In addition, Plaintiff alleges that Defendant David Dunlap, the warden at KCI, did not sign the disciplinary report and hearing record, and that Defendants Donnie Stonebreaker, the associate warden, [1] and Amy Faulkenberry, an offender management system analyst, relied on the unsigned report and record to enforce the disciplinary sanctions, in contravention of SCDC policy. ECF No. 1 at 6. Plaintiff asserts that under SCDC policy, upon receipt of a disciplinary report and hearing record, “when the inmate is found guilty, the warden or his/her designee at the institution where the inmate is housed may approve hearing results, overturn a guilty finding, or reduce the sanction of the hearing officer.” Id. Plaintiff alleges that Defendant Stonebreaker noticed that the disciplinary report and hearing record were not signed, but placed Plaintiff in the restrictive housing unit anyway. Id. Plaintiff asserts that by this act Defendant Stonebreaker “conspired with the ‘illegal placement' of [Plaintiff] in [KCI] restricted housing unit which constitutes ‘false imprisonment.'” Id. Plaintiff alleges that Defendant Faulkenberry entered the sanction into the SCDC offender management system despite the fact that the disciplinary report and hearing record were not signed and that, in doing so, Defendant Faulkenberry violated his right to due process and is liable for false imprisonment and civil conspiracy. Id. at 7. Plaintiff filed step one and step two grievances regarding the disciplinary hearing and resulting sanctions, which Defendant Dunlap denied. In denying the grievances, Defendant Dunlap stated that the issues Plaintiff complained of “do not warrant a reversal of the charge; no technicalities, procedural errors, or misinterpretation of evidence was noted.” Id. at 8. Plaintiff asserts that Defendant Dunlap thereby conspired “to deprive the Plaintiff of his constitutional rights . . . .” Id.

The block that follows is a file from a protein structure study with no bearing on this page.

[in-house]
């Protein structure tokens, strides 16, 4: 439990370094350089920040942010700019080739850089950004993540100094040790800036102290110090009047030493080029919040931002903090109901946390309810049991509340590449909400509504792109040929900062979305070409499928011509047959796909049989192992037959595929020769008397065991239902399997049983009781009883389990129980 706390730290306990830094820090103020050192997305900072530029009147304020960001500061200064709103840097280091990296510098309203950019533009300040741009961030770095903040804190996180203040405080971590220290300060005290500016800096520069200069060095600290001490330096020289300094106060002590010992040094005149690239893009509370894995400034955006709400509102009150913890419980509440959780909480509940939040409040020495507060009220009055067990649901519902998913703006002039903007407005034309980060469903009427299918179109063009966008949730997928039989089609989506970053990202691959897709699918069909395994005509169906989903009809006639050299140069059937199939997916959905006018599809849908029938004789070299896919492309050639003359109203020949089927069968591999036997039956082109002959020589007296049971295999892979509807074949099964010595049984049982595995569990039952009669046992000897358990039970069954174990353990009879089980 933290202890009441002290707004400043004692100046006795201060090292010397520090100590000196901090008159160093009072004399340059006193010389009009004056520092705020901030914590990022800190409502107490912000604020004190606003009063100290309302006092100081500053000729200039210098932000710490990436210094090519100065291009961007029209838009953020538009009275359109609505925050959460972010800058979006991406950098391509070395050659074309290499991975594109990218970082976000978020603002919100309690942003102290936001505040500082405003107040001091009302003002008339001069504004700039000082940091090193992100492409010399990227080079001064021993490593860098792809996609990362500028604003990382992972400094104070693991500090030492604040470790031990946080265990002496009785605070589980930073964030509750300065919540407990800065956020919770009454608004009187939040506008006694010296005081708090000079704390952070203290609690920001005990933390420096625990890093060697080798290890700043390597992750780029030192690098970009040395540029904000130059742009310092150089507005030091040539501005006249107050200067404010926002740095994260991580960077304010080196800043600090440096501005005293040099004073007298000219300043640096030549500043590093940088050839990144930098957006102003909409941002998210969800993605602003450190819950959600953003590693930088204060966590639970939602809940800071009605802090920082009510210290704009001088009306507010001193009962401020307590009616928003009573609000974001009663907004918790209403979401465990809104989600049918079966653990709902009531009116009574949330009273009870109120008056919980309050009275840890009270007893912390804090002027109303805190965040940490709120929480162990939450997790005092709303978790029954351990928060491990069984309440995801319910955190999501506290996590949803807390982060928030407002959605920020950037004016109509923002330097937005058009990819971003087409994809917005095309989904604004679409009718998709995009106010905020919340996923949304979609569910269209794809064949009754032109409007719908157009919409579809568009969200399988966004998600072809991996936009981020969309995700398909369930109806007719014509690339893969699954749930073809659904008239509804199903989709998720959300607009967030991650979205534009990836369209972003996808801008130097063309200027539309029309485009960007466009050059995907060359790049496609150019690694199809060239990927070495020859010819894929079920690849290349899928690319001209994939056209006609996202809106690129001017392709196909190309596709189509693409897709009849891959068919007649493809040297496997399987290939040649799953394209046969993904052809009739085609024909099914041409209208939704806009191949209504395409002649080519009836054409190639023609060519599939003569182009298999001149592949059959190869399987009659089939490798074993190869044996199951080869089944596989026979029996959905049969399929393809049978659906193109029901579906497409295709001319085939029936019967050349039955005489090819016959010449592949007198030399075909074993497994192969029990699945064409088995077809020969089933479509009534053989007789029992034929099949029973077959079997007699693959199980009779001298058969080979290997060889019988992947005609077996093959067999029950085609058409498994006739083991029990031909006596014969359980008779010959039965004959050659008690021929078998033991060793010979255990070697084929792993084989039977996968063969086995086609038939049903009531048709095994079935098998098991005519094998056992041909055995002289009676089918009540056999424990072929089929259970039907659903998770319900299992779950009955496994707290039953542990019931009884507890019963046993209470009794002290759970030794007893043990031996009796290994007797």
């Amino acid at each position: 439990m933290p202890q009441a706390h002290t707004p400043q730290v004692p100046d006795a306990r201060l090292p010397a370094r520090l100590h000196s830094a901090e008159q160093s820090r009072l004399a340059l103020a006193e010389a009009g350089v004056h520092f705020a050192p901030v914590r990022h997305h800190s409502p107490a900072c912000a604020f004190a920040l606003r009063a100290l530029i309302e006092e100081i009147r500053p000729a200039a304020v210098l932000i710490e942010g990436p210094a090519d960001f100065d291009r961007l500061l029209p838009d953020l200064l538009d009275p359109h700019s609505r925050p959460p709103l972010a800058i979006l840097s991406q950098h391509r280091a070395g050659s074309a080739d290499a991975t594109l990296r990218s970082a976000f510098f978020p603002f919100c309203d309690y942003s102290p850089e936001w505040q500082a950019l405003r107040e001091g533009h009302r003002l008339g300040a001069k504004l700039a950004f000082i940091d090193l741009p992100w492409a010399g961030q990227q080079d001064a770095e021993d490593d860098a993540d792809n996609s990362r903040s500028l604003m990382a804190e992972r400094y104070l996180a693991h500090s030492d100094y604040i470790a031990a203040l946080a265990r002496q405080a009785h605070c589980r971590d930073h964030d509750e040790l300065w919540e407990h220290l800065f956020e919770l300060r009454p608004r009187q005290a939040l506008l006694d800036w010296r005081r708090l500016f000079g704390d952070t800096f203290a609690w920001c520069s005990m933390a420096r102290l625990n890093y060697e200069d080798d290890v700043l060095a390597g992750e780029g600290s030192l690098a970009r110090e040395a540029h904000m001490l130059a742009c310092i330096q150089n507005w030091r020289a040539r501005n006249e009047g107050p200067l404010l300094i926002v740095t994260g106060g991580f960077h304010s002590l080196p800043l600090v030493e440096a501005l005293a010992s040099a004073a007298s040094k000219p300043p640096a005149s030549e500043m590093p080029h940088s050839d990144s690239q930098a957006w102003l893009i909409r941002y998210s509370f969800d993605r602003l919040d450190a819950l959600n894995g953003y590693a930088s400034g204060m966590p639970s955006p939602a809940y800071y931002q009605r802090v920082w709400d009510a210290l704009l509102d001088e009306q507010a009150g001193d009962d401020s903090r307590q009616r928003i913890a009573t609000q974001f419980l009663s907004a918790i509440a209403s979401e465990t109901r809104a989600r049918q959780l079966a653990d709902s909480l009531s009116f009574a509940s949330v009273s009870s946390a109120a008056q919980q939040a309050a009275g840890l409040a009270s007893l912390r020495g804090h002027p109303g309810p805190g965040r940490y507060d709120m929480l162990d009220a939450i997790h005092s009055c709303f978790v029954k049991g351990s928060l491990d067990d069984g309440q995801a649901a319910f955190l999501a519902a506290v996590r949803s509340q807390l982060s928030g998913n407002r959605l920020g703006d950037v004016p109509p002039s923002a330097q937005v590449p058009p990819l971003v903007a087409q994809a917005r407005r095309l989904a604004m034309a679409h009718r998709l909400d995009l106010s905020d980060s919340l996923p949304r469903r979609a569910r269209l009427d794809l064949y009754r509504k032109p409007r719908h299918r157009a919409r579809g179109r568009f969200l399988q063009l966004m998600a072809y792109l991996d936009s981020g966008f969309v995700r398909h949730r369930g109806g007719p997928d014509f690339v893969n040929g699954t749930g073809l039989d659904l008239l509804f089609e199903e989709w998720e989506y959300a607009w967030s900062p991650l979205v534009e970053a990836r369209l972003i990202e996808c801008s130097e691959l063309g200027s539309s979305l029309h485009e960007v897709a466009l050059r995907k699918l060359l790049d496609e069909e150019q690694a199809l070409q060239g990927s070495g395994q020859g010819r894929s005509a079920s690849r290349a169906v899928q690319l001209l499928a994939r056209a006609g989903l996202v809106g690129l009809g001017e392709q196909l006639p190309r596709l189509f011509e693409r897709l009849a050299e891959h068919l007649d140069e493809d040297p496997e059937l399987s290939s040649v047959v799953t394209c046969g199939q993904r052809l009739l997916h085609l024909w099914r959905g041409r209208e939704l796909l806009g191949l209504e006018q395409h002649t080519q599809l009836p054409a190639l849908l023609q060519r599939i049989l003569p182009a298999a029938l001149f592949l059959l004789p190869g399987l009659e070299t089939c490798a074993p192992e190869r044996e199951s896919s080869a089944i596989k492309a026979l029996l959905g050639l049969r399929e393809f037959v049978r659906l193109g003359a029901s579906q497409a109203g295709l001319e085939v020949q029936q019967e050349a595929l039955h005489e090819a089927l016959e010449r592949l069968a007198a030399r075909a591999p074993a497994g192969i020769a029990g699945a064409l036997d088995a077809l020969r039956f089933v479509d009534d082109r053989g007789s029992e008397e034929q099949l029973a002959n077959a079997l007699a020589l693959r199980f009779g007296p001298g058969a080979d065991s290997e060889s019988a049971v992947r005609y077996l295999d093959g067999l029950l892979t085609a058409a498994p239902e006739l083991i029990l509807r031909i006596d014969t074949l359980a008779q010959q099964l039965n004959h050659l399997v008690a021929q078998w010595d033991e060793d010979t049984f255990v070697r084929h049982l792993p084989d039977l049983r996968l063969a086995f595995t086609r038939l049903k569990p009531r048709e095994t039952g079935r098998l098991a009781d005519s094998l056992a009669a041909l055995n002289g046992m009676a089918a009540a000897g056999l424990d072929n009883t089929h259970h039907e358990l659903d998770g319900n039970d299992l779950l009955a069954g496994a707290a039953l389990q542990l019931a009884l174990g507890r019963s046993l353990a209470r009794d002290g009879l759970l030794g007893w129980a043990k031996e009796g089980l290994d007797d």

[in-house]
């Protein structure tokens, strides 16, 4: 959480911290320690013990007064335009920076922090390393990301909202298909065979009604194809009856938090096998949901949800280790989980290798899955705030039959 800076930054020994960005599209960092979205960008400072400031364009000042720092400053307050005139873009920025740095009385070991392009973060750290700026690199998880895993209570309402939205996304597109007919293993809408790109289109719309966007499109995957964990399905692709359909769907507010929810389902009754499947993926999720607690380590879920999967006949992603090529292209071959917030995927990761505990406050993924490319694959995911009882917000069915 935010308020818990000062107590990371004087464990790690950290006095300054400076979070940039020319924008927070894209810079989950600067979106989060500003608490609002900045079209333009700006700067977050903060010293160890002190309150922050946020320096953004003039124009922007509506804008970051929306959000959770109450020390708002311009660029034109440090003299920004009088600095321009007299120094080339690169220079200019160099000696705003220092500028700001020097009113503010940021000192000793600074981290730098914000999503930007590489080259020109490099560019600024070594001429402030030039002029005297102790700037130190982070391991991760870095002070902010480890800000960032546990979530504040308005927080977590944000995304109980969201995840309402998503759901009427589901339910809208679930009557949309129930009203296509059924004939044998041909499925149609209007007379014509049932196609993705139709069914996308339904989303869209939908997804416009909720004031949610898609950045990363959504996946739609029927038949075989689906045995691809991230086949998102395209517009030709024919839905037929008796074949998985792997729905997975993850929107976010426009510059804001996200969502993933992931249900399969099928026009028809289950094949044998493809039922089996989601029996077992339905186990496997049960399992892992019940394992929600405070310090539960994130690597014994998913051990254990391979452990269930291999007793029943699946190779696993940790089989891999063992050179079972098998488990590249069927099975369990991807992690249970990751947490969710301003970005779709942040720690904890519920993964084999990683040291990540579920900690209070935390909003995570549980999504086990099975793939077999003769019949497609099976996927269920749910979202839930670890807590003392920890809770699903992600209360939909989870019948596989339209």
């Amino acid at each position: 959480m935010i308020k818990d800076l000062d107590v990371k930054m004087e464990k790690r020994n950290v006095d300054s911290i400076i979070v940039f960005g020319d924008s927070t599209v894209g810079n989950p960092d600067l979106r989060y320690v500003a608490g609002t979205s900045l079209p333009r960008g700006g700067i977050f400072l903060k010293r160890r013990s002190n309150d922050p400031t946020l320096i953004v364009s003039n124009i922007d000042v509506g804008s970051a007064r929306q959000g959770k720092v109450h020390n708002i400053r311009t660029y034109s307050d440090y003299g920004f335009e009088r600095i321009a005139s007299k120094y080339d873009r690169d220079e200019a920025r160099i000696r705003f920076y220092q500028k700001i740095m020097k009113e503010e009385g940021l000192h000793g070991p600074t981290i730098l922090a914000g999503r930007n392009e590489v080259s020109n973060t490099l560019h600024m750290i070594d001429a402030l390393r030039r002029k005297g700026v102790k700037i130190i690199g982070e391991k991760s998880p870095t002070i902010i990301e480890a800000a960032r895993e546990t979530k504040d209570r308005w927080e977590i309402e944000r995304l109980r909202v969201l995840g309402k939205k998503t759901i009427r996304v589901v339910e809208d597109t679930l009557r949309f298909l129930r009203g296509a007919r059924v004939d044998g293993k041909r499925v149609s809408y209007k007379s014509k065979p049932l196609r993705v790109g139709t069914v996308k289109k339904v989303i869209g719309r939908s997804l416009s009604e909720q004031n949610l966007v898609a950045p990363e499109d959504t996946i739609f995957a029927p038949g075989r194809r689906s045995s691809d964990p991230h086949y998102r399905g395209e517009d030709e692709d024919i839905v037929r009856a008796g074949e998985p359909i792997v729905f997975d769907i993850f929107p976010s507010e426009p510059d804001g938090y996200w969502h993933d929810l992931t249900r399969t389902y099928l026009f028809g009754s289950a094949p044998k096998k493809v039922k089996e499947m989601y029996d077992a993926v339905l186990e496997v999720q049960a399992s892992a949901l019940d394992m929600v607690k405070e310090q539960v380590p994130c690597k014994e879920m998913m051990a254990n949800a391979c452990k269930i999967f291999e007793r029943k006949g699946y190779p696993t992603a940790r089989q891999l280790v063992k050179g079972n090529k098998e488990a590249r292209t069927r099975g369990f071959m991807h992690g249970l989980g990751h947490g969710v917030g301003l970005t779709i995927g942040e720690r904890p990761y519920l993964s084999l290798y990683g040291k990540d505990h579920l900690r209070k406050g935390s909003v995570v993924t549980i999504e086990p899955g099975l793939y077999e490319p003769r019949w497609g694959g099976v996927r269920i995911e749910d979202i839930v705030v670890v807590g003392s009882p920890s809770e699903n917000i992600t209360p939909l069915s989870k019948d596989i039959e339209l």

Plaintiff ultimately appealed the conviction to the Administrative Law Court. On September 28, 2016, SCDC moved to remand the matter on the basis that Plaintiff's conviction had been overturned due to errors in the disciplinary hearing process, and the appeal was dismissed. SCDC restored the good time credits, and Plaintiff was released from prison on September 28, 2016.

         Plaintiff alleges that the denial of a fair disciplinary hearing and the resulting loss of good time credits impacted his release date and caused him to remain in SCDC custody 89 extra days. Plaintiff sues Defendants Dunlap, Bittinger, Faulkenberry, and Stonebreaker (collectively, “Defendants”) in their individual capacity.[2] ECF No. 1 at 3. He seeks relief in the form of monetary compensation for the extra 89 days he alleges he was improperly held in SCDC custody. ECF No. 1 at 15.